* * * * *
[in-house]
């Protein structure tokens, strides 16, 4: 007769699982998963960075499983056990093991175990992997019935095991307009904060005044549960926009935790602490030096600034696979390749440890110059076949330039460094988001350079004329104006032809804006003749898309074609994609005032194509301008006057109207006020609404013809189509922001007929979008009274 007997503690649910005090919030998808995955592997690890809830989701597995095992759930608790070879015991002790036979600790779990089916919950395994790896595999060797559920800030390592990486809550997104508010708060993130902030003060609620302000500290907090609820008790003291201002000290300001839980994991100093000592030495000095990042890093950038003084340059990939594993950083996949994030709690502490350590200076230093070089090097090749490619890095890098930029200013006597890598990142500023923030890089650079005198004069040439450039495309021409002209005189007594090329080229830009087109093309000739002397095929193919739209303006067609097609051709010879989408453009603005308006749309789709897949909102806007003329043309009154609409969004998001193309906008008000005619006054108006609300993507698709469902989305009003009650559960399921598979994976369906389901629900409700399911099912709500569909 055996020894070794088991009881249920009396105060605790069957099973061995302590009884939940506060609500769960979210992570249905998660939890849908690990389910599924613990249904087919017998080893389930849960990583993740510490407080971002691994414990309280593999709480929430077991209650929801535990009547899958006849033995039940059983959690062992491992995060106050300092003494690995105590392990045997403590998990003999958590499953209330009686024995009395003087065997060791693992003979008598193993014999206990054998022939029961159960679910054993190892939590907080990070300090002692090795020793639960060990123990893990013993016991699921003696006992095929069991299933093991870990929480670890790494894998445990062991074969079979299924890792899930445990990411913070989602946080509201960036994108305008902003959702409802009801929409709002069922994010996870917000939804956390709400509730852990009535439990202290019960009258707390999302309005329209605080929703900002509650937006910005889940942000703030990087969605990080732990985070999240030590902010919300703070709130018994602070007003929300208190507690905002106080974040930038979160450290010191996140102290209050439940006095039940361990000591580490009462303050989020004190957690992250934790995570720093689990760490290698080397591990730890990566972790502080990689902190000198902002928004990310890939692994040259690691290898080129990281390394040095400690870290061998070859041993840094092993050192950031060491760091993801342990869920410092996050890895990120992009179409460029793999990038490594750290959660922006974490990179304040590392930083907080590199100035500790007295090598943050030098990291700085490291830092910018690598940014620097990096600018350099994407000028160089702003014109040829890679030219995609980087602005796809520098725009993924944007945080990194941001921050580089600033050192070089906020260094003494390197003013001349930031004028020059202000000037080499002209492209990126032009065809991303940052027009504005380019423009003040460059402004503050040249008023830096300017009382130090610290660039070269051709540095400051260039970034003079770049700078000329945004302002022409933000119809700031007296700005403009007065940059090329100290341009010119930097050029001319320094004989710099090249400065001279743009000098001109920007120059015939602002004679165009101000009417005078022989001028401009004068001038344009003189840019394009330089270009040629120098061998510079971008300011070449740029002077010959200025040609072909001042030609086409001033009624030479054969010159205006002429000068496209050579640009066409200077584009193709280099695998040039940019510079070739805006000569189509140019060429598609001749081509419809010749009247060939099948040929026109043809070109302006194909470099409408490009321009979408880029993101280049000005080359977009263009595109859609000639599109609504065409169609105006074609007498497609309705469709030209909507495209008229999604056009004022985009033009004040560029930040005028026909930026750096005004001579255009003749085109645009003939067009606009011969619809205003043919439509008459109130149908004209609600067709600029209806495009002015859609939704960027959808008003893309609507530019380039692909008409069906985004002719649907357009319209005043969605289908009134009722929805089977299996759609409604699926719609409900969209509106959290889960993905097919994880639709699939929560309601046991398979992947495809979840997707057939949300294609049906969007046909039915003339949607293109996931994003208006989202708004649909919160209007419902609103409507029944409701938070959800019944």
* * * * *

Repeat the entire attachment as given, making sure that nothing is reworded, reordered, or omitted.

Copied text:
[in-house]
């Protein structure tokens, strides 16, 4: 007769699982998963960075499983056990093991175990992997019935095991307009904060005044549960926009935790602490030096600034696979390749440890110059076949330039460094988001350079004329104006032809804006003749898309074609994609005032194509301008006057109207006020609404013809189509922001007929979008009274 007997503690649910005090919030998808995955592997690890809830989701597995095992759930608790070879015991002790036979600790779990089916919950395994790896595999060797559920800030390592990486809550997104508010708060993130902030003060609620302000500290907090609820008790003291201002000290300001839980994991100093000592030495000095990042890093950038003084340059990939594993950083996949994030709690502490350590200076230093070089090097090749490619890095890098930029200013006597890598990142500023923030890089650079005198004069040439450039495309021409002209005189007594090329080229830009087109093309000739002397095929193919739209303006067609097609051709010879989408453009603005308006749309789709897949909102806007003329043309009154609409969004998001193309906008008000005619006054108006609300993507698709469902989305009003009650559960399921598979994976369906389901629900409700399911099912709500569909 055996020894070794088991009881249920009396105060605790069957099973061995302590009884939940506060609500769960979210992570249905998660939890849908690990389910599924613990249904087919017998080893389930849960990583993740510490407080971002691994414990309280593999709480929430077991209650929801535990009547899958006849033995039940059983959690062992491992995060106050300092003494690995105590392990045997403590998990003999958590499953209330009686024995009395003087065997060791693992003979008598193993014999206990054998022939029961159960679910054993190892939590907080990070300090002692090795020793639960060990123990893990013993016991699921003696006992095929069991299933093991870990929480670890790494894998445990062991074969079979299924890792899930445990990411913070989602946080509201960036994108305008902003959702409802009801929409709002069922994010996870917000939804956390709400509730852990009535439990202290019960009258707390999302309005329209605080929703900002509650937006910005889940942000703030990087969605990080732990985070999240030590902010919300703070709130018994602070007003929300208190507690905002106080974040930038979160450290010191996140102290209050439940006095039940361990000591580490009462303050989020004190957690992250934790995570720093689990760490290698080397591990730890990566972790502080990689902190000198902002928004990310890939692994040259690691290898080129990281390394040095400690870290061998070859041993840094092993050192950031060491760091993801342990869920410092996050890895990120992009179409460029793999990038490594750290959660922006974490990179304040590392930083907080590199100035500790007295090598943050030098990291700085490291830092910018690598940014620097990096600018350099994407000028160089702003014109040829890679030219995609980087602005796809520098725009993924944007945080990194941001921050580089600033050192070089906020260094003494390197003013001349930031004028020059202000000037080499002209492209990126032009065809991303940052027009504005380019423009003040460059402004503050040249008023830096300017009382130090610290660039070269051709540095400051260039970034003079770049700078000329945004302002022409933000119809700031007296700005403009007065940059090329100290341009010119930097050029001319320094004989710099090249400065001279743009000098001109920007120059015939602002004679165009101000009417005078022989001028401009004068001038344009003189840019394009330089270009040629120098061998510079971008300011070449740029002077010959200025040609072909001042030609086409001033009624030479054969010159205006002429000068496209050579640009066409200077584009193709280099695998040039940019510079070739805006000569189509140019060429598609001749081509419809010749009247060939099948040929026109043809070109302006194909470099409408490009321009979408880029993101280049000005080359977009263009595109859609000639599109609504065409169609105006074609007498497609309705469709030209909507495209008229999604056009004022985009033009004040560029930040005028026909930026750096005004001579255009003749085109645009003939067009606009011969619809205003043919439509008459109130149908004209609600067709600029209806495009002015859609939704960027959808008003893309609507530019380039692909008409069906985004002719649907357009319209005043969605289908009134009722929805089977299996759609409604699926719609409900969209509106959290889960993905097919994880639709699939929560309601046991398979992947495809979840997707057939949300294609049906969007046909039915003339949607293109996931994003208006989202708004649909919160209007419902609103409507029944409701938070959800019944």